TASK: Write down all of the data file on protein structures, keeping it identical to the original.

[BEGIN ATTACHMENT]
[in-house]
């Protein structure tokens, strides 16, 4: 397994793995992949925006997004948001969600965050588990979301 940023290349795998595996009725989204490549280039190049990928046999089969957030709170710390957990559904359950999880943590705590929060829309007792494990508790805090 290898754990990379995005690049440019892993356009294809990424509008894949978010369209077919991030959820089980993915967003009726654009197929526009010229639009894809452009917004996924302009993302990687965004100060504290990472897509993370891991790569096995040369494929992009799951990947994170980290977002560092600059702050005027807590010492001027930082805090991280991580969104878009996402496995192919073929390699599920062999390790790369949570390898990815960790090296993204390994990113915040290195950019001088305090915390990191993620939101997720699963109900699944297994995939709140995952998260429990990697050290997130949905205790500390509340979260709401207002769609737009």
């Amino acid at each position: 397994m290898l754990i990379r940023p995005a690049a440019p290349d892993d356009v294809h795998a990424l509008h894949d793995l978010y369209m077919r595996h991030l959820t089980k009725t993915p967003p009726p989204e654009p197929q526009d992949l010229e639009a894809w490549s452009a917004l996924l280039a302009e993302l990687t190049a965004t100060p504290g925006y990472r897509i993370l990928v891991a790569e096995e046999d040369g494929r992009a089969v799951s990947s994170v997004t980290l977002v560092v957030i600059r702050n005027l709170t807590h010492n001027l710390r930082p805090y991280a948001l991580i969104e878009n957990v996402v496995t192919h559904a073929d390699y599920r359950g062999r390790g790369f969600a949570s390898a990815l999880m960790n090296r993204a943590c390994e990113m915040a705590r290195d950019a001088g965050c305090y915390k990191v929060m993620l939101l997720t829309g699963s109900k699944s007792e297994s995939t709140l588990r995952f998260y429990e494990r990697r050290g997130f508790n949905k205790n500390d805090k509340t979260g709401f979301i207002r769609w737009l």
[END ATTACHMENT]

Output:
[in-house]
């Protein structure tokens, strides 16, 4: 397994793995992949925006997004948001969600965050588990979301 940023290349795998595996009725989204490549280039190049990928046999089969957030709170710390957990559904359950999880943590705590929060829309007792494990508790805090 290898754990990379995005690049440019892993356009294809990424509008894949978010369209077919991030959820089980993915967003009726654009197929526009010229639009894809452009917004996924302009993302990687965004100060504290990472897509993370891991790569096995040369494929992009799951990947994170980290977002560092600059702050005027807590010492001027930082805090991280991580969104878009996402496995192919073929390699599920062999390790790369949570390898990815960790090296993204390994990113915040290195950019001088305090915390990191993620939101997720699963109900699944297994995939709140995952998260429990990697050290997130949905205790500390509340979260709401207002769609737009």
């Amino acid at each position: 397994m290898l754990i990379r940023p995005a690049a440019p290349d892993d356009v294809h795998a990424l509008h894949d793995l978010y369209m077919r595996h991030l959820t089980k009725t993915p967003p009726p989204e654009p197929q526009d992949l010229e639009a894809w490549s452009a917004l996924l280039a302009e993302l990687t190049a965004t100060p504290g925006y990472r897509i993370l990928v891991a790569e096995e046999d040369g494929r992009a089969v799951s990947s994170v997004t980290l977002v560092v957030i600059r702050n005027l709170t807590h010492n001027l710390r930082p805090y991280a948001l991580i969104e878009n957990v996402v496995t192919h559904a073929d390699y599920r359950g062999r390790g790369f969600a949570s390898a990815l999880m960790n090296r993204a943590c390994e990113m915040a705590r290195d950019a001088g965050c305090y915390k990191v929060m993620l939101l997720t829309g699963s109900k699944s007792e297994s995939t709140l588990r995952f998260y429990e494990r990697r050290g997130f508790n949905k205790n500390d805090k509340t979260g709401f979301i207002r769609w737009l």